Climate & Energy

World’s oceans sequestering less CO2 than expected

The world’s oceans appear to be sequestering far less carbon dioxide than one would hope, says a new study. CO2 soakage by the north Atlantic Ocean has lessened dramatically in the last decade. “The speed and size of the change show that we cannot take for granted the ocean sink for the carbon dioxide,” says one researcher. What we can take for granted: a continuing slew of depressing studies.

ED come home

Facing big obstacles, environmental movement can’t afford division

A little tenderness Cartoon: Bob Englehart; Hartford Courant. I'm excited that Environmental Defense is now saying publicly, in response to criticism from Matt Stoller and me, that it "has not endorsed" the Lieberman-Warner bill and that it "will work to strengthen the bill, particularly to achieve the deeper long-term emissions reductions scientists tell us we need to avoid a climate catastrophe." That's great, but I must note it's a sentiment that was distinctly lacking from the statement ED put out in response to the bill, which mainly offered a passionate defense, or the fund-raising letter it sent out to activists (thanks Roger Smith for posting this). True, it did include one line that said, "This bill is a good start in that direction [of 80 percent emissions deductions], and we will continue to work in that direction." But the clear implication was that they would push for those commitments through some future legislative mechanism. In contrast, almost every other major environmental group gave the bill qualified praise, but also clearly stated that the bill should be improved to get the maximum possible greenhouse-gas reductions (I do wish Environmental Defense had acknowledged this difference a little more explicitly in its post rather than just doing selective quoting -- let's try to be fair here!). That's the right strategy, and I'm psyched that Environmental Defense is now on board.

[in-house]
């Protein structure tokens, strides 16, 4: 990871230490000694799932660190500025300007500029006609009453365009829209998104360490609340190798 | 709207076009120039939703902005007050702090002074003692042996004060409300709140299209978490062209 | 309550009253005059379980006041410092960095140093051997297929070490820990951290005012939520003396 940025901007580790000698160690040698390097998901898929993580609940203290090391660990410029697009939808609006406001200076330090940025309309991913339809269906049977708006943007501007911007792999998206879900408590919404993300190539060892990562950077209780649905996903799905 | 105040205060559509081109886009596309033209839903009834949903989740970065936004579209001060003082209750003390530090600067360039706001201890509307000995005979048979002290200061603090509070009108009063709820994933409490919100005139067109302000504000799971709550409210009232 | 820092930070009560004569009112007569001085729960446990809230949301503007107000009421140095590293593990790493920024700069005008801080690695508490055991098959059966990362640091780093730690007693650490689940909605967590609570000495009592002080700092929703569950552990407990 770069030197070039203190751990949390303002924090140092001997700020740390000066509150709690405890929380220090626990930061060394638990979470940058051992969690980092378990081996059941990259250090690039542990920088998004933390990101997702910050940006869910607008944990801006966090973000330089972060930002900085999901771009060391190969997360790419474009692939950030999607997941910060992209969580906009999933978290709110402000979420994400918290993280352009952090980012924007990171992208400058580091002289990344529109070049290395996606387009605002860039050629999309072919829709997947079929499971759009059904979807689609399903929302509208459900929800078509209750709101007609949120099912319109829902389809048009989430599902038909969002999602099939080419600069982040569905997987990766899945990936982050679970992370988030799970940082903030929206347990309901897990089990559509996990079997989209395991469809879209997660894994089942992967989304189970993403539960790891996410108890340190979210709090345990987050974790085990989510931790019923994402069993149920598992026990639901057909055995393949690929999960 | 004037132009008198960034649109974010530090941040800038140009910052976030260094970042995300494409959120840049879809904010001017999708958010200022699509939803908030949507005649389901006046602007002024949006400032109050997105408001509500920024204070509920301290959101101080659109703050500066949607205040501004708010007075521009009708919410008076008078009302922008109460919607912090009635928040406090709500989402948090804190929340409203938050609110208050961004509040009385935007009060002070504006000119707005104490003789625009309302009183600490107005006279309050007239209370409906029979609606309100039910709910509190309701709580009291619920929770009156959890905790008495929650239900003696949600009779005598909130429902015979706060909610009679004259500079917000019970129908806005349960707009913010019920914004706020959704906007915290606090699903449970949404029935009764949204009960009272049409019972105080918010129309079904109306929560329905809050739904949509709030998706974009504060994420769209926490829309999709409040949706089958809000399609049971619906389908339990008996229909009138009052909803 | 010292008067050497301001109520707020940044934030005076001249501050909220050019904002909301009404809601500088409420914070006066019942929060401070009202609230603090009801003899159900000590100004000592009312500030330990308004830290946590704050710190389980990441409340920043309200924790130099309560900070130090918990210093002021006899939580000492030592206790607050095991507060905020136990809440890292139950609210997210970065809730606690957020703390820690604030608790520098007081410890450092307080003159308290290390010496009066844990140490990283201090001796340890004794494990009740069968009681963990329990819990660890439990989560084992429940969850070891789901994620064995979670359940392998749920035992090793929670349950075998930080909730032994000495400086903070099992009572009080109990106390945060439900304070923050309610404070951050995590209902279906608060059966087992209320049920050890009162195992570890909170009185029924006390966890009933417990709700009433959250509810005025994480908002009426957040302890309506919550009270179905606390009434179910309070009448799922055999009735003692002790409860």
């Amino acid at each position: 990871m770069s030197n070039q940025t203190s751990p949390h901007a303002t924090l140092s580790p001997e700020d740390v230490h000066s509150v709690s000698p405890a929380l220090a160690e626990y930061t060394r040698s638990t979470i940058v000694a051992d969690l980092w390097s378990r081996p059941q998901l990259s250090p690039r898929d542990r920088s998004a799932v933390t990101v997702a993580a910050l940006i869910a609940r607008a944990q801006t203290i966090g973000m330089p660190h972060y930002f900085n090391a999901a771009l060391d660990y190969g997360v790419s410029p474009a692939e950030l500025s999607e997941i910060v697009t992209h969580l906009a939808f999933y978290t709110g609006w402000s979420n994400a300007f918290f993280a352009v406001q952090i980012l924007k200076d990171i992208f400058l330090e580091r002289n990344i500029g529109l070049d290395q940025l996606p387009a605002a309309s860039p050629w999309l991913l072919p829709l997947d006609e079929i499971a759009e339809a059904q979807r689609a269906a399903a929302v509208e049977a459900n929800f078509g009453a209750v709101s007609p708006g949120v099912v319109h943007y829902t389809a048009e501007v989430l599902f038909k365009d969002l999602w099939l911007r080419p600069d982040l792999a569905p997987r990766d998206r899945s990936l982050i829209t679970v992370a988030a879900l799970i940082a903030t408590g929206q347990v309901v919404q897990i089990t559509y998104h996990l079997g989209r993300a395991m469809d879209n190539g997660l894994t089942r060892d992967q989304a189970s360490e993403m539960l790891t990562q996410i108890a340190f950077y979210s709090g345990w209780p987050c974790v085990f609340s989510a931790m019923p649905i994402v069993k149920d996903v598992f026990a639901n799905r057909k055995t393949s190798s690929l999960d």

Caption contest

Winner to receive unimaginable riches, fame

Leave a caption for this image in comments. The winner, chosen via our highly scientific process, will receive a prize worth somewhere between nothing and two gazillion dollars.

Water loss in Great Lakes reduces shipping revenue

Water loss in the Great Lakes is creating a dilemma for shipping companies. Allow Jonathan Daniels, director of a public port agency, to explain: “The more we lose water, the less cargo the ships that travel in the Great Lakes can carry, and each time that happens, shipping companies lose money. Ultimately, it’s people like you and I who are going to pay the price.” Thanks to higher-than-normal evaporation and lower-than-normal precipitation, all five Great Lakes are shrinking — Lake Ontario’s water level has dropped three inches in October alone.

Coal is the enemy of the human race: Western coalition edition

The fight against coal makes for strange bedfellows out West

The fight against coal is spilling out of the "environmental" box the coal industry wants to keep it in: An increasingly vocal, potent and widespread anti-coal movement is developing [across the West]. Environmental groups that have long opposed new power plants are being joined by ranchers, farmers, retired homeowners, ski resort operators and even religious groups. Activists say the increasing diversity of these coalitions is making them more effective. "You’re seeing a convergence of people who previously never worked together or even talked to each other," said Anne Hedges, program director of the Montana Environmental Information Center, which is spearheading …